* Denison has 4 projects in region, 3 unaffected by ban
* Impact of ban extension on EZ Complex still unclear
* Shrs up 4.22 pct at C$1.73 in Toronto after fall Monday
TORONTO, June 21 The head of Denison Mines
(DML.TO) said on Tuesday he is frustrated by the U.S.
government's move to extend a ban on mining on 1 million acres
of federal lands near the Grand Canyon, though the impact of
the ban on his company remains unclear.
In an interview with Reuters, Chief Executive Ron Hochstein
said that while three of its Arizona Strip projects are
unaffected, Denison is still looking into whether the six-month
extension announced on Monday will have an impact on the
development of its EZ Complex uranium deposits in Arizona.
"If for some reason this withdrawal impacts our development
of EZ, that is something that will definitely impact our
production, probably within the next 5-10 years," Hochstein
Denison produces some 200,000 to 300,000 pounds of uranium
a year from its Arizona 1 mine in the Grand Canyon region.
Construction is underway at the nearby Pinenut deposit,
with first ore expected in 2012. A third project, Canyon, has a
historical plan of operations and will not be affected by the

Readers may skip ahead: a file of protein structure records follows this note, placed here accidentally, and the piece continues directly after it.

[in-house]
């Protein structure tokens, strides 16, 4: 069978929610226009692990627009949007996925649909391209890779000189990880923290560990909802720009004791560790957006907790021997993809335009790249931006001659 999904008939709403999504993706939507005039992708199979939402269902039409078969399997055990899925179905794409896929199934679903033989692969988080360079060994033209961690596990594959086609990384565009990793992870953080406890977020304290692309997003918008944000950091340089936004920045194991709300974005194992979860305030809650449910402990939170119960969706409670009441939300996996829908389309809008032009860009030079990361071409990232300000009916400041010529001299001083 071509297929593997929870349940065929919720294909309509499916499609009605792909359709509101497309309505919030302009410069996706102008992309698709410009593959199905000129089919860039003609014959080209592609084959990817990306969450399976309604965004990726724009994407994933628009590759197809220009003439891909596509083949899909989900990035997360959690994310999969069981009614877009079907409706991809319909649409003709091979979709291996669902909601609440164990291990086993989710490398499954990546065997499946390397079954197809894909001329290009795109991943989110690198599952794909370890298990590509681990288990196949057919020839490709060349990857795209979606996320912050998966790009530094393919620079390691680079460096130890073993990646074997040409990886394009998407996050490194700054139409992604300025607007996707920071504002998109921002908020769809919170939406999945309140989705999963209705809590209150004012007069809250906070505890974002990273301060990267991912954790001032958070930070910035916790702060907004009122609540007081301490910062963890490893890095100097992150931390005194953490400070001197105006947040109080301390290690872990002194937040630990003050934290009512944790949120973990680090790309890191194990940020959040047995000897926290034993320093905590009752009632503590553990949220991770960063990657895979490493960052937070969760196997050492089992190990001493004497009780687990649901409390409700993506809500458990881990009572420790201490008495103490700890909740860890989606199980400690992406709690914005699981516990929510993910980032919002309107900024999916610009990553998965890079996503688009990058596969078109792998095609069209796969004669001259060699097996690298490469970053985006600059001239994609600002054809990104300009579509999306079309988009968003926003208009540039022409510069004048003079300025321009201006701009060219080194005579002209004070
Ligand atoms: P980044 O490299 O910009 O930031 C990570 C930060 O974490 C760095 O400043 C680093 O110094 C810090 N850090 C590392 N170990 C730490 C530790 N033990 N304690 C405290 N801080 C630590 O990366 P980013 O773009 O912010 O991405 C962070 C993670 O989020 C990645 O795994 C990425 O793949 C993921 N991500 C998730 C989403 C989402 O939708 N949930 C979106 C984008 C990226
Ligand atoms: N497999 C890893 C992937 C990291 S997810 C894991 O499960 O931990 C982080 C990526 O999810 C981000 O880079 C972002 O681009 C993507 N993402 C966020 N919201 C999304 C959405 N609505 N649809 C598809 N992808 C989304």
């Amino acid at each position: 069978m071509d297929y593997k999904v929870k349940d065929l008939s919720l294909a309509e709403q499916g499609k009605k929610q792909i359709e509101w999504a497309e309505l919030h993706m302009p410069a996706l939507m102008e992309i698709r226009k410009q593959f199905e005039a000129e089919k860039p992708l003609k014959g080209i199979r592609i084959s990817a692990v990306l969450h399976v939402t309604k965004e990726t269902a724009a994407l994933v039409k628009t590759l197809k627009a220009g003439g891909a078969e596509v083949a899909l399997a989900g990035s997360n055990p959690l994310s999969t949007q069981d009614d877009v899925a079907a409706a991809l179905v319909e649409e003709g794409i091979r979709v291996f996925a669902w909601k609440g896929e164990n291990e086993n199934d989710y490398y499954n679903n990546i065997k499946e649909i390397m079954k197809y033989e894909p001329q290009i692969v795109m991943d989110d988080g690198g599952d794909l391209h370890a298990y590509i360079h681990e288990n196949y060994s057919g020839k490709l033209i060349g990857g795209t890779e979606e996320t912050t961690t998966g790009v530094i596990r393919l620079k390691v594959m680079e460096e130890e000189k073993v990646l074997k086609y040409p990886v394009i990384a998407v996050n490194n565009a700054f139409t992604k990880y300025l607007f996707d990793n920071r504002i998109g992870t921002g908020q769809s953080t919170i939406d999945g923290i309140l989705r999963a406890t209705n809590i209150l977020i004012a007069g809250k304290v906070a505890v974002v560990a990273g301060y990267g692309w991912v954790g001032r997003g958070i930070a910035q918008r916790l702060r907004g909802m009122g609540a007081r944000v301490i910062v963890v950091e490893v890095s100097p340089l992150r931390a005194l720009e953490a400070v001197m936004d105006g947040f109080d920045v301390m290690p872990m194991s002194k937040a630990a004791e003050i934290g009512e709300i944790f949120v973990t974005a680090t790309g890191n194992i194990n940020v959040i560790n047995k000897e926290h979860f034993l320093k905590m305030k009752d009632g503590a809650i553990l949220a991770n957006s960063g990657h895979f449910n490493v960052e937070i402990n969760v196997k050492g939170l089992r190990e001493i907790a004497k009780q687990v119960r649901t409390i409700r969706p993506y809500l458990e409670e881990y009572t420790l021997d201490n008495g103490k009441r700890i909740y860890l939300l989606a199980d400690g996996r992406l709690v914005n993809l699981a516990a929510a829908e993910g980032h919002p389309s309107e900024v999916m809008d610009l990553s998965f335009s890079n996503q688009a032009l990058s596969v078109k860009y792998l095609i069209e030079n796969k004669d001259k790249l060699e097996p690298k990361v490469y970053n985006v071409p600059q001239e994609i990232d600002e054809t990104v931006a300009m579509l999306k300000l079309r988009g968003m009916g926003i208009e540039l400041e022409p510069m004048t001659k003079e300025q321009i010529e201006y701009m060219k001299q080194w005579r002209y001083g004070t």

ban, Hochstein said.
In 2009, the U.S. Department of the Interior declared a
two-year time-out on new mining claims in the area around the
Grand Canyon as it studied its options.
Its decision to extend that ban could lead to a long-term
moratorium on mining in the area and was prompted by concerns
that uranium mining near the Grand Canyon could hurt water
quality and tourism.
Hochstein argued that an environmental study conducted by
the Interior Department had shown no significant current or
future negative impact from mining in the area.
"What is extremely frustrating for me is they've actually
gone through the process and still say 'no'," he said. "It's
purely pandering to the environmental and popular vote."
Hochstein noted that because the mines are underground, the
surface impact during production is minimal.
"The total area is less than 20 acres. It's very small," he
said. "A Wal-Mart parking lot is about two or three times the
size of what our total mining disturbance is."
Shares of Denison dropped more than 7 percent on Monday on
the Toronto Stock Exchange after the ban extension was
announced. Shares closed up 4.22 percent at C$1.73 on Tuesday.
The company owns uranium projects in the United States,
Canada, Mongolia and Zambia.
(Reporting by Julie Gordon; editing by Peter Galloway)